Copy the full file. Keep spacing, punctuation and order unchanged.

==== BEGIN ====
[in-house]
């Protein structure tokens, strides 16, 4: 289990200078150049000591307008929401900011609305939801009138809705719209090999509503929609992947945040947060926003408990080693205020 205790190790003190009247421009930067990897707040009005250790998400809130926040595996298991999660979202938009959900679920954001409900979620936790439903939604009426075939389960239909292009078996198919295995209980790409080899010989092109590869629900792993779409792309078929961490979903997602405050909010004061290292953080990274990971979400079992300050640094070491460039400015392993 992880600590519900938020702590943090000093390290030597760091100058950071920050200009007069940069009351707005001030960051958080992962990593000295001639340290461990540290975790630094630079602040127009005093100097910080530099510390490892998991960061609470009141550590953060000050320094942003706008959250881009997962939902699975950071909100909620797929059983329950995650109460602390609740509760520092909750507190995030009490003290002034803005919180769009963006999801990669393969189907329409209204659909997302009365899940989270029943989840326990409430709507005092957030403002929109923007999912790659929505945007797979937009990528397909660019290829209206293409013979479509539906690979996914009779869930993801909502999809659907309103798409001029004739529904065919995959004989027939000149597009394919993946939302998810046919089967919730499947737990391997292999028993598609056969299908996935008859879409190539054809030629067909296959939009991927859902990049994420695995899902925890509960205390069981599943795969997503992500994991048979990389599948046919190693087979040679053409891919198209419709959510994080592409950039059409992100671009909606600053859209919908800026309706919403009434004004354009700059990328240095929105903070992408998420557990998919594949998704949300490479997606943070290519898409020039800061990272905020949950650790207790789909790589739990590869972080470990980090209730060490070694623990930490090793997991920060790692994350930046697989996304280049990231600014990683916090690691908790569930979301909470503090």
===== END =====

[in-house]
């Protein structure tokens, strides 16, 4: 289990200078150049000591307008929401900011609305939801009138809705719209090999509503929609992947945040947060926003408990080693205020 205790190790003190009247421009930067990897707040009005250790998400809130926040595996298991999660979202938009959900679920954001409900979620936790439903939604009426075939389960239909292009078996198919295995209980790409080899010989092109590869629900792993779409792309078929961490979903997602405050909010004061290292953080990274990971979400079992300050640094070491460039400015392993 992880600590519900938020702590943090000093390290030597760091100058950071920050200009007069940069009351707005001030960051958080992962990593000295001639340290461990540290975790630094630079602040127009005093100097910080530099510390490892998991960061609470009141550590953060000050320094942003706008959250881009997962939902699975950071909100909620797929059983329950995650109460602390609740509760520092909750507190995030009490003290002034803005919180769009963006999801990669393969189907329409209204659909997302009365899940989270029943989840326990409430709507005092957030403002929109923007999912790659929505945007797979937009990528397909660019290829209206293409013979479509539906690979996914009779869930993801909502999809659907309103798409001029004739529904065919995959004989027939000149597009394919993946939302998810046919089967919730499947737990391997292999028993598609056969299908996935008859879409190539054809030629067909296959939009991927859902990049994420695995899902925890509960205390069981599943795969997503992500994991048979990389599948046919190693087979040679053409891919198209419709959510994080592409950039059409992100671009909606600053859209919908800026309706919403009434004004354009700059990328240095929105903070992408998420557990998919594949998704949300490479997606943070290519898409020039800061990272905020949950650790207790789909790589739990590869972080470990980090209730060490070694623990930490090793997991920060790692994350930046697989996304280049990231600014990683916090690691908790569930979301909470503090």